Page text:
Branding in Three Steps
A brand is a convenient handle that encapsulates the tangible and intangible qualities of a person, a project, a product or a business.
Your brand is made up of your Actions, your Beliefs, and your Clothes.
The first two elements are the hardest to identify and communicate. Most businesses gloss over these elements. No wonder most brands come across as lacking in realness and integrity. The last element, essentially your logo, stationery and website, is relatively straightforward. It is easy to be distracted by these tangible manifestations.
- Identify your true core Beliefs about what you do.
Who are you? What is your business about? Why are you in business?
What are you promising to do for your customers? What is your core value proposition?
What makes you different from your competitors?
What would the world miss out on if you did not exist?
- Align all your Actions with your beliefs and promises.
Be yourself. Don’t say things simply because you think that’s what customers want to hear.
Don’t do something because you think your competitors are doing so.
Integrity comes from doing what you promise to. It is as simple as that.
- Get a professional designer to translate 1 and 2 into an appropriate visual representation. Get some appropriate Clothes made!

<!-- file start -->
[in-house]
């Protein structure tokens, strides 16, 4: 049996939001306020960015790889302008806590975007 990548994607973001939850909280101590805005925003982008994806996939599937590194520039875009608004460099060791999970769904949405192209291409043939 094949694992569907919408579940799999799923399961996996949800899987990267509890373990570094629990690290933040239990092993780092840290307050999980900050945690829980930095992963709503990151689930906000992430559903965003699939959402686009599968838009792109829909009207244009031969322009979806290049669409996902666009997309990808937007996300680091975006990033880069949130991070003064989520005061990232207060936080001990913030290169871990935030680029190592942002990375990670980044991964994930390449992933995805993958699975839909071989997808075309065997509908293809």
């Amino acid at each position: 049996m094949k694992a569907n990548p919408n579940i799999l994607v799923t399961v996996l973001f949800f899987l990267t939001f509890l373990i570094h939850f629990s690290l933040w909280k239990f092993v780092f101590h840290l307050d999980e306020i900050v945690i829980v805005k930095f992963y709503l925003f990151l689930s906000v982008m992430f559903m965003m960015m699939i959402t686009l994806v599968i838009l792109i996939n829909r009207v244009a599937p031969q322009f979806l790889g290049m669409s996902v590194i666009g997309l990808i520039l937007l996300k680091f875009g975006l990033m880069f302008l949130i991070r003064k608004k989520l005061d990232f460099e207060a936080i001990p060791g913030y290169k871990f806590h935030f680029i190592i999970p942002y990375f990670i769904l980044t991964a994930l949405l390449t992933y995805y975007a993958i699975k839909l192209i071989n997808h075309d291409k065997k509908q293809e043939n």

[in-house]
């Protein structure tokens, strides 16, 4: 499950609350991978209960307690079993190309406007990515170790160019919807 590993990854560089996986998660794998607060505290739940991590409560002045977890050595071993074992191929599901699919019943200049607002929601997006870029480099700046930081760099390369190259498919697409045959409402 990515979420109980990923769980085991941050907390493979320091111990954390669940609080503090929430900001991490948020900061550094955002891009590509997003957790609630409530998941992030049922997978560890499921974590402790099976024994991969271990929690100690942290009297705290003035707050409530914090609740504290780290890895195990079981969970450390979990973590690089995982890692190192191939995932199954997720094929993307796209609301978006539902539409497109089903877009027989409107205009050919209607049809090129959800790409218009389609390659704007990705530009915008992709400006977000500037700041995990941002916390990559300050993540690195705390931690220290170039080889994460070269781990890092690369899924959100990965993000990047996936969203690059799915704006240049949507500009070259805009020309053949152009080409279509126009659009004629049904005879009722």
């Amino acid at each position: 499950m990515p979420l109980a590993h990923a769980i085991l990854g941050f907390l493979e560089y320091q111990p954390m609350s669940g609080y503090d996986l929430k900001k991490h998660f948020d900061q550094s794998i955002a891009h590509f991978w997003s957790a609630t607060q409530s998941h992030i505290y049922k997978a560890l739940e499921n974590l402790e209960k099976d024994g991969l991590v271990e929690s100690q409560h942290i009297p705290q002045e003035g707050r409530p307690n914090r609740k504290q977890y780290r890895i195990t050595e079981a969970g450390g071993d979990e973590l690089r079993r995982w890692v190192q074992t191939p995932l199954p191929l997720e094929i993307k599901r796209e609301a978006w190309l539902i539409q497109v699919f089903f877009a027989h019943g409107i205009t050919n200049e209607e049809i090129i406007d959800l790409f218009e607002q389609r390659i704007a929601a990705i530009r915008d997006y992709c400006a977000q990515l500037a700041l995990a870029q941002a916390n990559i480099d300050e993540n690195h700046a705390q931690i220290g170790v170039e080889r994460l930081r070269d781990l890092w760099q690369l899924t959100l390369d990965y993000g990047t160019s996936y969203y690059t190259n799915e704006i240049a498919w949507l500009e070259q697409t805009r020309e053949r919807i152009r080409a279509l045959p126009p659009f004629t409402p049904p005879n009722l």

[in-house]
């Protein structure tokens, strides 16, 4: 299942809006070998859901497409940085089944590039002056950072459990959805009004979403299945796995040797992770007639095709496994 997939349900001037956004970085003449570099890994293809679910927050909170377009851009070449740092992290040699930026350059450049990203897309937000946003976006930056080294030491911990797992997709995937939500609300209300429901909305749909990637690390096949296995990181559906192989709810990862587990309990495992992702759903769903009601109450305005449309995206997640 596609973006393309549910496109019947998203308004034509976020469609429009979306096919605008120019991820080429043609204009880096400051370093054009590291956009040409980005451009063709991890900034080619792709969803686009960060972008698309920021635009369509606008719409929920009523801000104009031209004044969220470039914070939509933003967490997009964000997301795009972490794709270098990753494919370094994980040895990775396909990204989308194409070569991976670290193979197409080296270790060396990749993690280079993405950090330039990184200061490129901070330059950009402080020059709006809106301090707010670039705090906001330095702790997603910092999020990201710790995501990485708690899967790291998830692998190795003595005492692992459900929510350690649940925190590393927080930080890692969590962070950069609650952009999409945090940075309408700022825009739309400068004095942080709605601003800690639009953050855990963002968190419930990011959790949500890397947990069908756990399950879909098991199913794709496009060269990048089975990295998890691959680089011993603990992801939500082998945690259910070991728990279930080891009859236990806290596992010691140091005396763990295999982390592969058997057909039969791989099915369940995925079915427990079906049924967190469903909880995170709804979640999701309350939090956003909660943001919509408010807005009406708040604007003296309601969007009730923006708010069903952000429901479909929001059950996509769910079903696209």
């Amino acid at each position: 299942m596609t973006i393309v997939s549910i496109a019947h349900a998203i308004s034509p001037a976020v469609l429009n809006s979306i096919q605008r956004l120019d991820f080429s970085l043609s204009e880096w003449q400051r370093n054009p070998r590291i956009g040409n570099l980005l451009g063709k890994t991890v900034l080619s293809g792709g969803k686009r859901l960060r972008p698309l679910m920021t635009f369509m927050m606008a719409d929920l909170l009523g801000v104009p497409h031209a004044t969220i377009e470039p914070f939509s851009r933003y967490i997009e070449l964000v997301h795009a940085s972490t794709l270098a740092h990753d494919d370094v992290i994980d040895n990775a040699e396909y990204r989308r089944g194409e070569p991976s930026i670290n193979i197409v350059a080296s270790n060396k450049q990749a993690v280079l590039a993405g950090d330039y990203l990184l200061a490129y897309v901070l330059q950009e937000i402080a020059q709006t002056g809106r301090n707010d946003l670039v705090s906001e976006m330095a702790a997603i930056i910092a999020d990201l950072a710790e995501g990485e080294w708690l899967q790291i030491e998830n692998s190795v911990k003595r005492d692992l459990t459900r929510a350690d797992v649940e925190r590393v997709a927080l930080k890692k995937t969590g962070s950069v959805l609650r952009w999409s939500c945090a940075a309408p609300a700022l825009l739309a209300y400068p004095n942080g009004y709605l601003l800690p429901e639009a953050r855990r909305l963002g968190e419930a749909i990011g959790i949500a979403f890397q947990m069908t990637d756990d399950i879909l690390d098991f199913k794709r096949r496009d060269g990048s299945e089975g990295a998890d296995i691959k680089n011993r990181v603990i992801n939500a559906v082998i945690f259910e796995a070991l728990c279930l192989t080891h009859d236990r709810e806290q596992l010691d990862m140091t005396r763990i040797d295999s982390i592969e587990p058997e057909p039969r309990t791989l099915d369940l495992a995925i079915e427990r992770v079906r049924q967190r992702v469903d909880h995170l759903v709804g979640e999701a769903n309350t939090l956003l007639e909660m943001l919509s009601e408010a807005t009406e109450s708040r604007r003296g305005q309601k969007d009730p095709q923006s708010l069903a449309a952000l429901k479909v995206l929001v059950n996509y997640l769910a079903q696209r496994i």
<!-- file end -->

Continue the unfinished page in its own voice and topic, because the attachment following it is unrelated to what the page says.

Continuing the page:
Get feedback from your customers and people who know you and your business. Do the Clothes fit the personality?
If you can’t afford a professional designer just yet, just use your name, in a non-fancy typeface, as your logo. Keep it real simple. This makes the transition into professionally-designed branding material easier.
Contrary to what many graphic designers will have you believe, your brand is not really about your logo or the colours you use.
People remember you by their engagement with you, not what you were wearing. Enticing promises may well attract their attention, but you need to back them up with actions.
Believing your logo is the whole of your brand is like believing clothes make up the whole person. Think mutton dressed as lamb.
Written by Zern Liew for Eicolab. All rights reserved. This resource has been provided “as-is” and without warranty. Please use it at your own risk. Use is subject to these conditions. If you have found this useful, please send feedback to email@example.com. Check out my blog for more material.